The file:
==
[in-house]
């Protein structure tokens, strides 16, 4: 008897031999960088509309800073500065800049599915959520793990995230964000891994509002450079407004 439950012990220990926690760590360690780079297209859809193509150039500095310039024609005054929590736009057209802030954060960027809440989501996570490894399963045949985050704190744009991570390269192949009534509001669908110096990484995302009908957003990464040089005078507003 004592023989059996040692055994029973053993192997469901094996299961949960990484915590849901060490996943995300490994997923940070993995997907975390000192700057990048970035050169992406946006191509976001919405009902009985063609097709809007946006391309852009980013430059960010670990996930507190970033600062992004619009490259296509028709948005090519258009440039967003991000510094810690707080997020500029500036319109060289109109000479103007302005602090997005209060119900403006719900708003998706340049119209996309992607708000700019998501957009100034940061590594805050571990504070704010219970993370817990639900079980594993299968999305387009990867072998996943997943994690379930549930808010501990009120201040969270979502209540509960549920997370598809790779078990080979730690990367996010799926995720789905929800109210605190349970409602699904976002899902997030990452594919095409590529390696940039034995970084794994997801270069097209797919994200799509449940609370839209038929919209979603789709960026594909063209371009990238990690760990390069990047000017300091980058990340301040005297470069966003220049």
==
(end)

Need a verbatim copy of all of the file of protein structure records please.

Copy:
[in-house]
């Protein structure tokens, strides 16, 4: 008897031999960088509309800073500065800049599915959520793990995230964000891994509002450079407004 439950012990220990926690760590360690780079297209859809193509150039500095310039024609005054929590736009057209802030954060960027809440989501996570490894399963045949985050704190744009991570390269192949009534509001669908110096990484995302009908957003990464040089005078507003 004592023989059996040692055994029973053993192997469901094996299961949960990484915590849901060490996943995300490994997923940070993995997907975390000192700057990048970035050169992406946006191509976001919405009902009985063609097709809007946006391309852009980013430059960010670990996930507190970033600062992004619009490259296509028709948005090519258009440039967003991000510094810690707080997020500029500036319109060289109109000479103007302005602090997005209060119900403006719900708003998706340049119209996309992607708000700019998501957009100034940061590594805050571990504070704010219970993370817990639900079980594993299968999305387009990867072998996943997943994690379930549930808010501990009120201040969270979502209540509960549920997370598809790779078990080979730690990367996010799926995720789905929800109210605190349970409602699904976002899902997030990452594919095409590529390696940039034995970084794994997801270069097209797919994200799509449940609370839209038929919209979603789709960026594909063209371009990238990690760990390069990047000017300091980058990340301040005297470069966003220049």